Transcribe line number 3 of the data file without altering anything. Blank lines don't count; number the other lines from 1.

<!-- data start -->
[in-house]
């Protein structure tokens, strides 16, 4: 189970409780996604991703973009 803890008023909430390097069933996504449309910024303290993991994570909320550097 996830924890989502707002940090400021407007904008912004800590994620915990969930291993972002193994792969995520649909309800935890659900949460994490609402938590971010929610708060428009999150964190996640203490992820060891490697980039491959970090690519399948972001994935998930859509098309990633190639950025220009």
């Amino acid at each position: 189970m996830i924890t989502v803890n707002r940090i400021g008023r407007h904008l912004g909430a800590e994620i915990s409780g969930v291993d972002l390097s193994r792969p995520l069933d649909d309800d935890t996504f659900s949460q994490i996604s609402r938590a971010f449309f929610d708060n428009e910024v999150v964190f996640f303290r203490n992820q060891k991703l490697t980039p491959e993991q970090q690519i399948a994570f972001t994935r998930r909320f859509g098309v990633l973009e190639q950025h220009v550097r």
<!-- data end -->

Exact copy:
């Amino acid at each position: 189970m996830i924890t989502v803890n707002r940090i400021g008023r407007h904008l912004g909430a800590e994620i915990s409780g969930v291993d972002l390097s193994r792969p995520l069933d649909d309800d935890t996504f659900s949460q994490i996604s609402r938590a971010f449309f929610d708060n428009e910024v999150v964190f996640f303290r203490n992820q060891k991703l490697t980039p491959e993991q970090q690519i399948a994570f972001t994935r998930r909320f859509g098309v990633l973009e190639q950025h220009v550097r």